March 1st, 2010

Geriatric program meets community need

By Ami Albernaz

An inpatient geriatric psychiatry program at Saint Anne’s Hospital in Fall River, Mass., launched last Sept. is filling a void in care for older adults in southeastern Mass. facing acute emotional or cognitive problems and highlighting the value of providing specialized, integrated care for these adults. The 16-bed unit serves patients, most ages 65 and older, who show signs of dementia with behavioral disturbance, significant depression or anxiety or other marked changes in behavior. The patients are assessed and treated by a team including a psychiatrist, neuropsychologist, clinical social workers, nurses and an occupational therapist, with the goal of helping [More]

March 1st, 2010

Report documents sexual victimization of youths in custody

By Elinor Nelson

It was 24 years ago at age 12 that Troy Erik Isaac of Los Angeles was first gang raped by other youths while in California state custody. “I was a troubled youth,” he says now. “No counselors pulled me to the side and said that because of the way you look and sound you may get hurt,” and over the years, the abuse from other youths continued. Isaac describes a system where “often there was no oversight,” and where many juvenile workers would break up fights or riots but didn’t seem to consider rape to be all that important. And [More]

March 1st, 2010

Increased data connects food and cognitive behavior

By Jennifer E Chase

“Tell me what you eat, I’ll tell you who you are.” When epicurean Anthelme Brillat-Savarin wrote that statement in 1826, he didn’t mean he could literally divine who you were based on what you cooked, but he did imply that what we consume bears on our well being. His inference became the de facto maxim for anyone believing good health requires good food. Today, research is making his “you are what you eat” mantra as much about eating’s effects on our mental health as on our bodies, linking the potential for altering our moods by altering our foods. “I have [More]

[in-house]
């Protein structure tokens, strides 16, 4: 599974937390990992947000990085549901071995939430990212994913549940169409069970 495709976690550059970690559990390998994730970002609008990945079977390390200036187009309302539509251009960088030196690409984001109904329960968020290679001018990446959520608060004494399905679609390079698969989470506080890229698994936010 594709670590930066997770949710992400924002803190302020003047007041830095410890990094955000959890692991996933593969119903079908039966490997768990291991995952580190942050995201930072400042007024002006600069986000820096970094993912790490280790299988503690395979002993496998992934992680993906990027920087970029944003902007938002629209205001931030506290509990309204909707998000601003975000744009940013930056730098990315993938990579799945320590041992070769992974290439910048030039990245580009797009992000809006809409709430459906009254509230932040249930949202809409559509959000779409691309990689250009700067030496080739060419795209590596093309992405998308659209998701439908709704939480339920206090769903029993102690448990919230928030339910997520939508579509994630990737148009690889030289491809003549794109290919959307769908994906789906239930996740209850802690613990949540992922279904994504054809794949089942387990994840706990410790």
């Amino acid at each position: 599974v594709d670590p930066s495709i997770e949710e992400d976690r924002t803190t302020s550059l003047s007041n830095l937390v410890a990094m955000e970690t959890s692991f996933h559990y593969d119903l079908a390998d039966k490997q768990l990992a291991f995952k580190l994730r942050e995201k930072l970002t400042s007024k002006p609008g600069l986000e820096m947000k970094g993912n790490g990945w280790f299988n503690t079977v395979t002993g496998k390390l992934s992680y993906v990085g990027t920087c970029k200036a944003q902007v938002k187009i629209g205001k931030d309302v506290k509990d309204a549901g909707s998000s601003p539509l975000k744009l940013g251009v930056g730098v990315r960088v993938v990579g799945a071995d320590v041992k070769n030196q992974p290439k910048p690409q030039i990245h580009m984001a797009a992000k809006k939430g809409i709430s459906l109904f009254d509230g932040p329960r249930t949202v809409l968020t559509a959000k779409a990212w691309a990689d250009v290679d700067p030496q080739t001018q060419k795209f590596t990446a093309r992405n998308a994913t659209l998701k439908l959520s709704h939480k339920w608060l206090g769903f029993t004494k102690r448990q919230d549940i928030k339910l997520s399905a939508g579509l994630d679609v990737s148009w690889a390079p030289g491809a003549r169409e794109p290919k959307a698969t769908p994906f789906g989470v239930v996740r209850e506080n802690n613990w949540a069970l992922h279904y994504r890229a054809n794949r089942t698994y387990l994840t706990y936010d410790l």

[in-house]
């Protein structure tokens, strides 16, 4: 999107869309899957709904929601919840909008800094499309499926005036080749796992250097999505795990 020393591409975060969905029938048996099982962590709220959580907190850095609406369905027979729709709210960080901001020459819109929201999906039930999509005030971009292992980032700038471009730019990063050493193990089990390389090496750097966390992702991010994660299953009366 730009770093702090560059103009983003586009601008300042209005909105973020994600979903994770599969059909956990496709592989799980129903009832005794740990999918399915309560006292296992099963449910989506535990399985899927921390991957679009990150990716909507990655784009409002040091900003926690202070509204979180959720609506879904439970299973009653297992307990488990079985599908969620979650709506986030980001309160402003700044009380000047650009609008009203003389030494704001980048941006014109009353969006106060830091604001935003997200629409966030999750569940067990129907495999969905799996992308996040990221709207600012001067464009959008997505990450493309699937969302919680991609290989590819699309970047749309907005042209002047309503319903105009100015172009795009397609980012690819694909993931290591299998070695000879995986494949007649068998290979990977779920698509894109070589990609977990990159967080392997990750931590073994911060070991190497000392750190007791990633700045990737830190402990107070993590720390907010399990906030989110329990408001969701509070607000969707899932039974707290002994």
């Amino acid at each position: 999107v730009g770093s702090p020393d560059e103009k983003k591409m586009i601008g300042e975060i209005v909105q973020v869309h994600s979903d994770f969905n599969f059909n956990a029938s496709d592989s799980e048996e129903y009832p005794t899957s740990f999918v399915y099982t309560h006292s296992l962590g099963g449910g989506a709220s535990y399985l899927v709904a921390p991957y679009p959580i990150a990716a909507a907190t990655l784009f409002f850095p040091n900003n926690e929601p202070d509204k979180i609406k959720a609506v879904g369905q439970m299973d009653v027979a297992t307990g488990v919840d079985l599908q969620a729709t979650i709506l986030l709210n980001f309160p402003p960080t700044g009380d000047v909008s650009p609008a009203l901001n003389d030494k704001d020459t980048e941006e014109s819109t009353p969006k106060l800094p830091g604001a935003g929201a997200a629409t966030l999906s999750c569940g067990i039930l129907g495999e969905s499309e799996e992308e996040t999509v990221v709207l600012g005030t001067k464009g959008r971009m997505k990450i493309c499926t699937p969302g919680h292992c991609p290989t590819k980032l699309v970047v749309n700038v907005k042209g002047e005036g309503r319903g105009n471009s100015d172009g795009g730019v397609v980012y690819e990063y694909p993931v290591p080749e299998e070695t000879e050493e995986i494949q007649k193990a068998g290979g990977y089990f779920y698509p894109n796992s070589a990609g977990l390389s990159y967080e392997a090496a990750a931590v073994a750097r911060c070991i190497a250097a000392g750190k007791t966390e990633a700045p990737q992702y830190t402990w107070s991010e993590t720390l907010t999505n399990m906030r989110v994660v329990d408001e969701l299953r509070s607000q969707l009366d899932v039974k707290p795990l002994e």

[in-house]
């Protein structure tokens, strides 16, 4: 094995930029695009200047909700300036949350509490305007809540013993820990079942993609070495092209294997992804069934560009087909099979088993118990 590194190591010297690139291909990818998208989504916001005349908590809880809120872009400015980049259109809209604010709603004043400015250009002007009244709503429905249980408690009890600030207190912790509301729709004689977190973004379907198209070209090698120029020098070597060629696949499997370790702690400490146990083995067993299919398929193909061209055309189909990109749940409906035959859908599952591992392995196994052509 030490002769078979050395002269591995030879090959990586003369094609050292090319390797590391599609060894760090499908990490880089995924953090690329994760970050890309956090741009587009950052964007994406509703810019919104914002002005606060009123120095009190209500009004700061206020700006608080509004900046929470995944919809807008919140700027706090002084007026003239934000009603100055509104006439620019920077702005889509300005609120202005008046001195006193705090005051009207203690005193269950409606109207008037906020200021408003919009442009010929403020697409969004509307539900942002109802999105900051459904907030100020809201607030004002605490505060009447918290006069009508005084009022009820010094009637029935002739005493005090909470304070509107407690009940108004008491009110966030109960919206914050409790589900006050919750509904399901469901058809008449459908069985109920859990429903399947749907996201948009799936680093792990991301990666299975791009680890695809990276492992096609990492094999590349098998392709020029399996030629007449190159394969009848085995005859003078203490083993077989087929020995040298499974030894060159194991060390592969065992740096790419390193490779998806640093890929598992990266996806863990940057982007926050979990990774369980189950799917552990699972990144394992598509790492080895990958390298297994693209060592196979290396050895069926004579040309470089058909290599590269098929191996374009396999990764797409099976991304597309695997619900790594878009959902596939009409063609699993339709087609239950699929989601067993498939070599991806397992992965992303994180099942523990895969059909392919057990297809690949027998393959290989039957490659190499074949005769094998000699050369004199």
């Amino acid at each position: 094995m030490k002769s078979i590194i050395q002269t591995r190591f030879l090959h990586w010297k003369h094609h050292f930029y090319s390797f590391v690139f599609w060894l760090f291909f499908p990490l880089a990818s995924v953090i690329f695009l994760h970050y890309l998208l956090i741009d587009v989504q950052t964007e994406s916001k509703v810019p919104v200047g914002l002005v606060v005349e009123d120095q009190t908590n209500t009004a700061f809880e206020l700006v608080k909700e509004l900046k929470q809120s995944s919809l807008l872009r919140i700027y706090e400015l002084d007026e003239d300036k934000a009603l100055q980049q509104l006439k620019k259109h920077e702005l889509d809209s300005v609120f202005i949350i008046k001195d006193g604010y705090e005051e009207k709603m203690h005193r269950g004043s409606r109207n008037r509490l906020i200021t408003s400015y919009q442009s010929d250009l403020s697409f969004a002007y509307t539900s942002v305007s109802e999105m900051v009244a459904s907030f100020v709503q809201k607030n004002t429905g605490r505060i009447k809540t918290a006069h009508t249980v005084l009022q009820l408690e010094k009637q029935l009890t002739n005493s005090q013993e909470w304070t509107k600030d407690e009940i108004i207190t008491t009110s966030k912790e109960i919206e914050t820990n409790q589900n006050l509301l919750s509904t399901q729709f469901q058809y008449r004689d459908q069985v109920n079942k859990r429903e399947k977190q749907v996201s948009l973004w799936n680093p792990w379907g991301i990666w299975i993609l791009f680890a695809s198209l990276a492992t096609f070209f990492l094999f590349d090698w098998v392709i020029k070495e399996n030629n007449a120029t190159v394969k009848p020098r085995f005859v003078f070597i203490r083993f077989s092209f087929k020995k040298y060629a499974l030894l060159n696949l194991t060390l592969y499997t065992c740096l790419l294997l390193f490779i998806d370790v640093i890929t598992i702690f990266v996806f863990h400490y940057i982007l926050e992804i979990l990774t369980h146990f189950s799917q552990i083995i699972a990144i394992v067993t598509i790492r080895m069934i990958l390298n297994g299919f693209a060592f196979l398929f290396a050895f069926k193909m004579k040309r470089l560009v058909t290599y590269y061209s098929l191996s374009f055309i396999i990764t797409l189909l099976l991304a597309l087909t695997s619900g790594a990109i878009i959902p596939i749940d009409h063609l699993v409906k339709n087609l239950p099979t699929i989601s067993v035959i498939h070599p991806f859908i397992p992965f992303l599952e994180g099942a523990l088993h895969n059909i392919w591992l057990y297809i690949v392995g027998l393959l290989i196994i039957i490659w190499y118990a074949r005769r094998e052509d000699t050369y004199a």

March 1st, 2010

Homeless assistance programs are funded again

By Pamela Berard

The U.S. Department of Housing and Urban Development (HUD) renewed millions in grant funding for homeless assistance programs throughout New England. The funding, announced at the end of December, was part of nearly $1.4 billion to support 6,400 existing programs nationwide through HUD’s Continuum of Care programs. HUD provided the renewal grants to local programs to prevent any interruption in federal assistance. This was the first time HUD announced the renewal and new grants separately, so as not to delay funding to the existing programs. HUD’s Continuum of Care grants are awarded competitively and provide permanent and transitional housing to [More]

March 1st, 2010

APA president outlines priorities for 2010

By Ami Albernaz

Like most assuming a leadership post, Carol D. Goodheart, Ed.D., the relatively new president of the American Psychological Association, has a big agenda. In 2010, she hopes to help devise a useful framework for evaluating psychological service outcomes and to bring awareness to and develop resources for family caregivers. She is testing out a Wiki platform that will help psychologists more easily locate useful resources and even plans to add a few friendly touches to this year’s APA convention, including a “bring-the-family” event and collaborative workshops. A former nurse and longtime health psychologist who lives and practices in Princeton, N.J., [More]

March 1st, 2010

Psychologist/author spotlights hope

By Catherine Robertson Souter